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A&E >  Food

Changing habitat: The Blackbird is becoming a barbecue joint

The Blackbird is changing its habitat.

The Southern-inspired restaurant closed Sunday after Easter brunch for two weeks of renovation, including a complete overhaul of its service model and menu.

The Blackbird is becoming a barbecue joint with a hybrid service system: part fast-casual, part traditional restaurant service. The plan is to reopen April 16 with a focus on elevated smokehouse barbecue items and the option for guests to self-order and self-pay.

The Blackbird announced the closure on Facebook shortly before Easter with the note, “Cheers to new beginnings!” and the hashtags #NewIdeas and #ChangeIsGood.

Throughout the next two weeks, the front door of the restaurant will be relocated from the east side of the building to what is now the south patio entrance. Two digital menus along with two self-pay kiosks will be installed just inside the new main entrance. A cashier station will also be added.

Guests will have the choice to order and pay at one of the kiosks or at the cashier station. Entrees will still be brought to tables. Orders for alcoholic beverages as well as dessert will still be taken at the table, too.

“Once you get to the table, it’ll be full service,” owner Patrick McPherson said.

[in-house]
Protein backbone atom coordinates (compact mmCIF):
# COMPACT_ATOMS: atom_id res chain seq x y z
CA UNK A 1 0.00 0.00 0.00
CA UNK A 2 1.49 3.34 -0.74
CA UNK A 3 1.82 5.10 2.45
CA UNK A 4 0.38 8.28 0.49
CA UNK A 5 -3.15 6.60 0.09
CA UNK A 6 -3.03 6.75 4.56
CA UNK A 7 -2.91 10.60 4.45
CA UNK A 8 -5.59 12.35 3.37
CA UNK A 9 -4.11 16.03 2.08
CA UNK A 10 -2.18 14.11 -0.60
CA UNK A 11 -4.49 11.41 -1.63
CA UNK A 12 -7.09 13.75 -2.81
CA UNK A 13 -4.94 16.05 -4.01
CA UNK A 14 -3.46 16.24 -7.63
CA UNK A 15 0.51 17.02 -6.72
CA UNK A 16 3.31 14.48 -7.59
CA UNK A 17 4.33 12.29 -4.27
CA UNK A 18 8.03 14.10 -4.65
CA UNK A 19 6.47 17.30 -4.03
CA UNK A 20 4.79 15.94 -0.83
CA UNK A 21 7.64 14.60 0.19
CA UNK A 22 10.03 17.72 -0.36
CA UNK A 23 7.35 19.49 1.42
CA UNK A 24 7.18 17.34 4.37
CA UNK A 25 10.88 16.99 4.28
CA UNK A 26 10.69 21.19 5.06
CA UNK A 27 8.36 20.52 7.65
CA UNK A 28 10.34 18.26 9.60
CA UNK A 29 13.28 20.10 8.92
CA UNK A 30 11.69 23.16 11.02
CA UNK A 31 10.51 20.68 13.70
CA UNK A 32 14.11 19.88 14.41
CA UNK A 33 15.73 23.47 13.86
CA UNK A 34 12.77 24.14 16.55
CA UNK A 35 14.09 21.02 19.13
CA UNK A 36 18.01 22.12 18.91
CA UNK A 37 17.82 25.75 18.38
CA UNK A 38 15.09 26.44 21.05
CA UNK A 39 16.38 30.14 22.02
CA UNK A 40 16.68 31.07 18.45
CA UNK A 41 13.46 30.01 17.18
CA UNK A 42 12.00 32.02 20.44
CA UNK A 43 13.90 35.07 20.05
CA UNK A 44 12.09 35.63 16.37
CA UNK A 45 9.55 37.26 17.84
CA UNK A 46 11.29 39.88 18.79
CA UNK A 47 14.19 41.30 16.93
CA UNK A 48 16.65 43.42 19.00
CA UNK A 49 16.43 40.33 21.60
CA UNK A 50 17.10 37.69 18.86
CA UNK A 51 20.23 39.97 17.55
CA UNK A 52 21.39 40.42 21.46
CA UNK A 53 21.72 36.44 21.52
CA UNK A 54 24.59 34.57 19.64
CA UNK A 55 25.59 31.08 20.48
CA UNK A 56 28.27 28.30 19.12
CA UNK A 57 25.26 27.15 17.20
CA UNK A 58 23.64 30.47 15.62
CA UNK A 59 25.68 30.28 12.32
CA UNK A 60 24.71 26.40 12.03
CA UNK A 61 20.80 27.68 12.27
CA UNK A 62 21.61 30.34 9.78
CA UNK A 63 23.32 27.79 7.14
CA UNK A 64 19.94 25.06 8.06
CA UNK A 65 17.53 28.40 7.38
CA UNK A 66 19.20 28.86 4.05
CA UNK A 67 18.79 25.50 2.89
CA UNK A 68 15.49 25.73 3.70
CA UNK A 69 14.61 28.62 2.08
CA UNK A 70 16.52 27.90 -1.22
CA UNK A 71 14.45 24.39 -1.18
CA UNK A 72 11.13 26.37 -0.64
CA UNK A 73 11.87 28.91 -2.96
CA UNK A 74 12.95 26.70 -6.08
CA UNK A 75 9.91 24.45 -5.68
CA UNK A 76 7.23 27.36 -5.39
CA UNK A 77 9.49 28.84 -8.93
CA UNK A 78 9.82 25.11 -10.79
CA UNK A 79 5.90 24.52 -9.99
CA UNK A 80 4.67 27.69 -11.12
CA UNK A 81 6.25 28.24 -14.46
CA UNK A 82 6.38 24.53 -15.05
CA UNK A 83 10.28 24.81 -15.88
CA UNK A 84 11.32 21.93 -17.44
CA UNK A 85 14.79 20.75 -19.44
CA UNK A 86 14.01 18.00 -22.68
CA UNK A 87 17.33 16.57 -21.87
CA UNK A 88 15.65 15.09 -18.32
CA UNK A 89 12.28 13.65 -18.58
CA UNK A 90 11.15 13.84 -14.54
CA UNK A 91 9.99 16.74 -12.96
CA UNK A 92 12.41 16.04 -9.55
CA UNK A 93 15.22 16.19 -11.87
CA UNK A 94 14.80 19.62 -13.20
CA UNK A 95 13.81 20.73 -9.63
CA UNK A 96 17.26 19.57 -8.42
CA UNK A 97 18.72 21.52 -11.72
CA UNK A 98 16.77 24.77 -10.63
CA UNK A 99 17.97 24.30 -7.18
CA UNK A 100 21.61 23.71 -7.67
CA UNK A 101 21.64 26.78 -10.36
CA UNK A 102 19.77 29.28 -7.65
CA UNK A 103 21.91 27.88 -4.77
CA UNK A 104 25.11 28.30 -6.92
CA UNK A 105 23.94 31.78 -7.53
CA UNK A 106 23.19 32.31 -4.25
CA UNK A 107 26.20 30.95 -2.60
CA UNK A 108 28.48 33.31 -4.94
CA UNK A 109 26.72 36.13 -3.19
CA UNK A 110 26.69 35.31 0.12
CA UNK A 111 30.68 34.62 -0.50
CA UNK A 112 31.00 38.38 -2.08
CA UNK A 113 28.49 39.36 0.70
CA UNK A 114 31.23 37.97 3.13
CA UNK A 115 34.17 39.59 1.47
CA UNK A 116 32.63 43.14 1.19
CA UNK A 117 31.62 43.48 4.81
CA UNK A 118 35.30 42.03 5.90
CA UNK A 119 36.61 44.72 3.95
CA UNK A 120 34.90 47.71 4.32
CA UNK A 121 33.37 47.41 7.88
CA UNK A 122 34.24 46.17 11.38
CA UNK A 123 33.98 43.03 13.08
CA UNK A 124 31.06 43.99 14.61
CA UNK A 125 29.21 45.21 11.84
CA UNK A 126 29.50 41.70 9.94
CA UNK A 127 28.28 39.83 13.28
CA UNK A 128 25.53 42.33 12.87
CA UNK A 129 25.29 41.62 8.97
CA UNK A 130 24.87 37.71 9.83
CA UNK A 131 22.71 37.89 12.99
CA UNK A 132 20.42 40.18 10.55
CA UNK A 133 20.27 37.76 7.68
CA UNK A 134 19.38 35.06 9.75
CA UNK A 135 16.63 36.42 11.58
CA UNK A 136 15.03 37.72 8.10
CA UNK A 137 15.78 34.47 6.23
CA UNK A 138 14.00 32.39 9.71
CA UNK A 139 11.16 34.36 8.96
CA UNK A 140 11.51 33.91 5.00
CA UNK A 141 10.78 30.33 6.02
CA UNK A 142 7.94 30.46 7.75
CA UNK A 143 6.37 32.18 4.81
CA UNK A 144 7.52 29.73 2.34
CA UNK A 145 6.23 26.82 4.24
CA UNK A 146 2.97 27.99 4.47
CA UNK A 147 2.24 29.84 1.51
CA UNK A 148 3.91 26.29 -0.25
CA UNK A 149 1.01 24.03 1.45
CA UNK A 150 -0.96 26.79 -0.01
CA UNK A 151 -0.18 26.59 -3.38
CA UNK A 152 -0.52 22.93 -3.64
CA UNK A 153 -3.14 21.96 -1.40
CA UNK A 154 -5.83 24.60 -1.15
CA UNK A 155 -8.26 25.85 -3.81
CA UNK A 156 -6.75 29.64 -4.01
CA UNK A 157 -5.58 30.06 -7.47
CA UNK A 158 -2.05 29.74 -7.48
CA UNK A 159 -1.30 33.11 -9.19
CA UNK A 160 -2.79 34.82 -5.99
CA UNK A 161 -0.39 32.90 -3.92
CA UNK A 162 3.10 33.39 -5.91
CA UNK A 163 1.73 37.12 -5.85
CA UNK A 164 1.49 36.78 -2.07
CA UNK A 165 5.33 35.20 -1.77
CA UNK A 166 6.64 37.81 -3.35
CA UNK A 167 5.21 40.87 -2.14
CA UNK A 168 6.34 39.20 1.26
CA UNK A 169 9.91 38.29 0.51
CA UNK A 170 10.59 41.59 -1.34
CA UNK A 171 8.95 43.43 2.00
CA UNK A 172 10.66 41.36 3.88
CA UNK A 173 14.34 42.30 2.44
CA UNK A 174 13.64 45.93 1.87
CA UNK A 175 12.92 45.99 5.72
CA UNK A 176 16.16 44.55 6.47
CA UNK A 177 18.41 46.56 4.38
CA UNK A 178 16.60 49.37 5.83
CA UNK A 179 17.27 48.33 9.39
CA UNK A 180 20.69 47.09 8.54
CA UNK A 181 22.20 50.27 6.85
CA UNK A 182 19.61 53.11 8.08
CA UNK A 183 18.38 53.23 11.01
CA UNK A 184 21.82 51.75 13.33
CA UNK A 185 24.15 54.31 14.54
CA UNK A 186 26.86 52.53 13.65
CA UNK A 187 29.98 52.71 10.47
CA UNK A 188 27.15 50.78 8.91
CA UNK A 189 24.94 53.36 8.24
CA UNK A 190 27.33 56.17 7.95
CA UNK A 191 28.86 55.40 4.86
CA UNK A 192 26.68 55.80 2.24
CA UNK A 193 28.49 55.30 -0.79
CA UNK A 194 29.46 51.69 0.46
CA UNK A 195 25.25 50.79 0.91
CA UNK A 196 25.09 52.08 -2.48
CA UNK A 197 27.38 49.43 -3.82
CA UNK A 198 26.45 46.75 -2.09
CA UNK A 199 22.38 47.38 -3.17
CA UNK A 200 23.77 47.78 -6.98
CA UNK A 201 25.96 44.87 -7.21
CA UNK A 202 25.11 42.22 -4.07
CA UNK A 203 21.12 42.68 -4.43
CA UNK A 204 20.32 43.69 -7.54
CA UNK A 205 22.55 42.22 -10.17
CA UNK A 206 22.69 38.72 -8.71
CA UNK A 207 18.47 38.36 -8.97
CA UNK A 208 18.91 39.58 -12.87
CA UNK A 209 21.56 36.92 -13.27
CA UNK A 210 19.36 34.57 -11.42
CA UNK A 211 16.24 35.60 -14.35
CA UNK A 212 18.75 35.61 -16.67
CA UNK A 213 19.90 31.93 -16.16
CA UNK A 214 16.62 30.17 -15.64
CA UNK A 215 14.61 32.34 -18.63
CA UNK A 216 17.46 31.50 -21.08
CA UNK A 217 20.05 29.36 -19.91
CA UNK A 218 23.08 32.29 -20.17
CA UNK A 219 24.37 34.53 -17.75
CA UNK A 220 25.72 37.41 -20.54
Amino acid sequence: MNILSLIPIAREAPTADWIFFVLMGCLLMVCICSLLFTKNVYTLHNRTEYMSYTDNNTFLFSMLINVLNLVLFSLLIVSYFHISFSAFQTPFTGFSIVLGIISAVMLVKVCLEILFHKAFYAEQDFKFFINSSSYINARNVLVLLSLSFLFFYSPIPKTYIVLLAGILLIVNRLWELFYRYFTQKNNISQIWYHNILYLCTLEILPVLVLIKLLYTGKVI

Old-fashioned, color-coded cow tags – which diners will hang from shepherds’ crooks installed at each booth or table – will help staff match entrees to diners and make table-service more efficient, he said. Booth-backs will be lowered “by 10 or 12 inches” to give the place more of an open feel. And staff members will have a new, casual uniform: jeans and T-shirts.

The bar will remain full-service. But the drink menu will be retooled to emphasize specialty cocktails that pair well with barbecue. (Think whiskey and bourbon.)

The new food menu will be “hardcore barbecue with some fun spins,” McPherson said.

Barbecued meat – brisket, pulled pork, smoked chicken, hot links, beef ribs – will be available by the pound or half-pound. Or, order a plate dinner with your choice of meat, two sides and house-made bread.

The bread, executive chef Molly Patrick said, “is going to be like if Wonder Bread and corn bread had a baby.”

Beef, McPherson said, will be prime grade.

Barbecue sandwiches, served with one side dish, will also be available. So will barbecue tacos. Even the salads – burnt-ends wedge and smoked salmon, which was on the last menu – are meaty.

But there will be options for vegetarians, too. Look for a tomato garden salad, also on the last menu, as well as barbecued jackfruit.

Appetizers include corn dogs, chips and pimento cheese, and bacon-fat popcorn, all throwbacks to the original menu. Other starters include deviled eggs with burnt ends, smoked and fried wings, malted-waffle-corn cakes, and filthy fries with roasted garlic, smoked cheddar and pulled pork.